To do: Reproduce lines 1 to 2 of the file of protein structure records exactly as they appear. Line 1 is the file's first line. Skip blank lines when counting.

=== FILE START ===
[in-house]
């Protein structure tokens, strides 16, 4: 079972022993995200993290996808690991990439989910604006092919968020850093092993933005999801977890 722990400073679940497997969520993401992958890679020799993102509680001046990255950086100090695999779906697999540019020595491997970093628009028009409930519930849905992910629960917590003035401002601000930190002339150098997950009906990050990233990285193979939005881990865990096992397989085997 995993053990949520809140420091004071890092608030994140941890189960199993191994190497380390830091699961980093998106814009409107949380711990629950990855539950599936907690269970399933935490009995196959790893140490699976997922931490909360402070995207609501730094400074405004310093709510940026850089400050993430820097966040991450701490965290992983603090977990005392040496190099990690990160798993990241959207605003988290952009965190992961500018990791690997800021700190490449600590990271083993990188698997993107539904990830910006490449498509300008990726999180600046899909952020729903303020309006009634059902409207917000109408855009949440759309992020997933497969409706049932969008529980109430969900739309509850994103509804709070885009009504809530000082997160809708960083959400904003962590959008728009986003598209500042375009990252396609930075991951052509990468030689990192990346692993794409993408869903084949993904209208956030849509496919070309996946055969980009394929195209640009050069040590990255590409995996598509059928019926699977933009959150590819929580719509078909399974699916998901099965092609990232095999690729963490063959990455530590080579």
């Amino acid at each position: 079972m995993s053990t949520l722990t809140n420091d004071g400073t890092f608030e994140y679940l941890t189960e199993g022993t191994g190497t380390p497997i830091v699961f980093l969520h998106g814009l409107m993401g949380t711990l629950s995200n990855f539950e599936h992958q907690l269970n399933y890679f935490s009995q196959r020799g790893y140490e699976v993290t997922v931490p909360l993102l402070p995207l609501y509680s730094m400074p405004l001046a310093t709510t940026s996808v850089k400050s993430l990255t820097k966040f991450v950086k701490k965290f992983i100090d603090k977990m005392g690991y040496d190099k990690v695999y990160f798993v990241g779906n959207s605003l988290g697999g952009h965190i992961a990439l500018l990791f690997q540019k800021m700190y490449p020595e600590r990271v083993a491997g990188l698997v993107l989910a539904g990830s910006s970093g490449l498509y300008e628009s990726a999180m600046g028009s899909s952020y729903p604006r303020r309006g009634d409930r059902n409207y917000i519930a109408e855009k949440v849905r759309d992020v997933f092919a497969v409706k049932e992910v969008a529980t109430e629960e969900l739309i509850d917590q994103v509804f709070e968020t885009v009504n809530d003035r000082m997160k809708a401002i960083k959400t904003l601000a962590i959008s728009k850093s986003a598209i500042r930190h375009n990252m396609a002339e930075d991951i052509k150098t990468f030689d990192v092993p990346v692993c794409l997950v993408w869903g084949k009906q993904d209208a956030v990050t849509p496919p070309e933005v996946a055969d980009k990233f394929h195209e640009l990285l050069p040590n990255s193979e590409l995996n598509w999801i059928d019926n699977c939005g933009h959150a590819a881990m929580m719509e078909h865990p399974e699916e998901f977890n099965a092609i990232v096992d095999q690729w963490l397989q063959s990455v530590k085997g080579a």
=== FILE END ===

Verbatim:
[in-house]
């Protein structure tokens, strides 16, 4: 079972022993995200993290996808690991990439989910604006092919968020850093092993933005999801977890 722990400073679940497997969520993401992958890679020799993102509680001046990255950086100090695999779906697999540019020595491997970093628009028009409930519930849905992910629960917590003035401002601000930190002339150098997950009906990050990233990285193979939005881990865990096992397989085997 995993053990949520809140420091004071890092608030994140941890189960199993191994190497380390830091699961980093998106814009409107949380711990629950990855539950599936907690269970399933935490009995196959790893140490699976997922931490909360402070995207609501730094400074405004310093709510940026850089400050993430820097966040991450701490965290992983603090977990005392040496190099990690990160798993990241959207605003988290952009965190992961500018990791690997800021700190490449600590990271083993990188698997993107539904990830910006490449498509300008990726999180600046899909952020729903303020309006009634059902409207917000109408855009949440759309992020997933497969409706049932969008529980109430969900739309509850994103509804709070885009009504809530000082997160809708960083959400904003962590959008728009986003598209500042375009990252396609930075991951052509990468030689990192990346692993794409993408869903084949993904209208956030849509496919070309996946055969980009394929195209640009050069040590990255590409995996598509059928019926699977933009959150590819929580719509078909399974699916998901099965092609990232095999690729963490063959990455530590080579």